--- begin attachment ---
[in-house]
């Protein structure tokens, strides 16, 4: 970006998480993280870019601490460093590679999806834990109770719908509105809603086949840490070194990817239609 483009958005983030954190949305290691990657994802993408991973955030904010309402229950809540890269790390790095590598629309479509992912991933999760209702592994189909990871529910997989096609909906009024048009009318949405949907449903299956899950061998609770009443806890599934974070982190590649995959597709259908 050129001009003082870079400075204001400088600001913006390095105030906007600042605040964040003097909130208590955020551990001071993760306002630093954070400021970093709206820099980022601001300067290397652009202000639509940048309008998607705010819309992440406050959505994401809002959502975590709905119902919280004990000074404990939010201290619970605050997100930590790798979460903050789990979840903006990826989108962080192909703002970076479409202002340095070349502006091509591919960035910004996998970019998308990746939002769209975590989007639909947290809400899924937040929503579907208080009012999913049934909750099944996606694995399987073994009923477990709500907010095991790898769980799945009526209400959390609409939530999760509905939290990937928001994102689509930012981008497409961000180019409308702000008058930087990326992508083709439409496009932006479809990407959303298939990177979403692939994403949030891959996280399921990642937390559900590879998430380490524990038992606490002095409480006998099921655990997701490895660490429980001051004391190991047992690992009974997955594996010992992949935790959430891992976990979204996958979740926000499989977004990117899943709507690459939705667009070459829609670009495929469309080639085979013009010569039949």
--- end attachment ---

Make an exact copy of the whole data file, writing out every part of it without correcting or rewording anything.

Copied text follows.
[in-house]
């Protein structure tokens, strides 16, 4: 970006998480993280870019601490460093590679999806834990109770719908509105809603086949840490070194990817239609 483009958005983030954190949305290691990657994802993408991973955030904010309402229950809540890269790390790095590598629309479509992912991933999760209702592994189909990871529910997989096609909906009024048009009318949405949907449903299956899950061998609770009443806890599934974070982190590649995959597709259908 050129001009003082870079400075204001400088600001913006390095105030906007600042605040964040003097909130208590955020551990001071993760306002630093954070400021970093709206820099980022601001300067290397652009202000639509940048309008998607705010819309992440406050959505994401809002959502975590709905119902919280004990000074404990939010201290619970605050997100930590790798979460903050789990979840903006990826989108962080192909703002970076479409202002340095070349502006091509591919960035910004996998970019998308990746939002769209975590989007639909947290809400899924937040929503579907208080009012999913049934909750099944996606694995399987073994009923477990709500907010095991790898769980799945009526209400959390609409939530999760509905939290990937928001994102689509930012981008497409961000180019409308702000008058930087990326992508083709439409496009932006479809990407959303298939990177979403692939994403949030891959996280399921990642937390559900590879998430380490524990038992606490002095409480006998099921655990997701490895660490429980001051004391190991047992690992009974997955594996010992992949935790959430891992976990979204996958979740926000499989977004990117899943709507690459939705667009070459829609670009495929469309080639085979013009010569039949």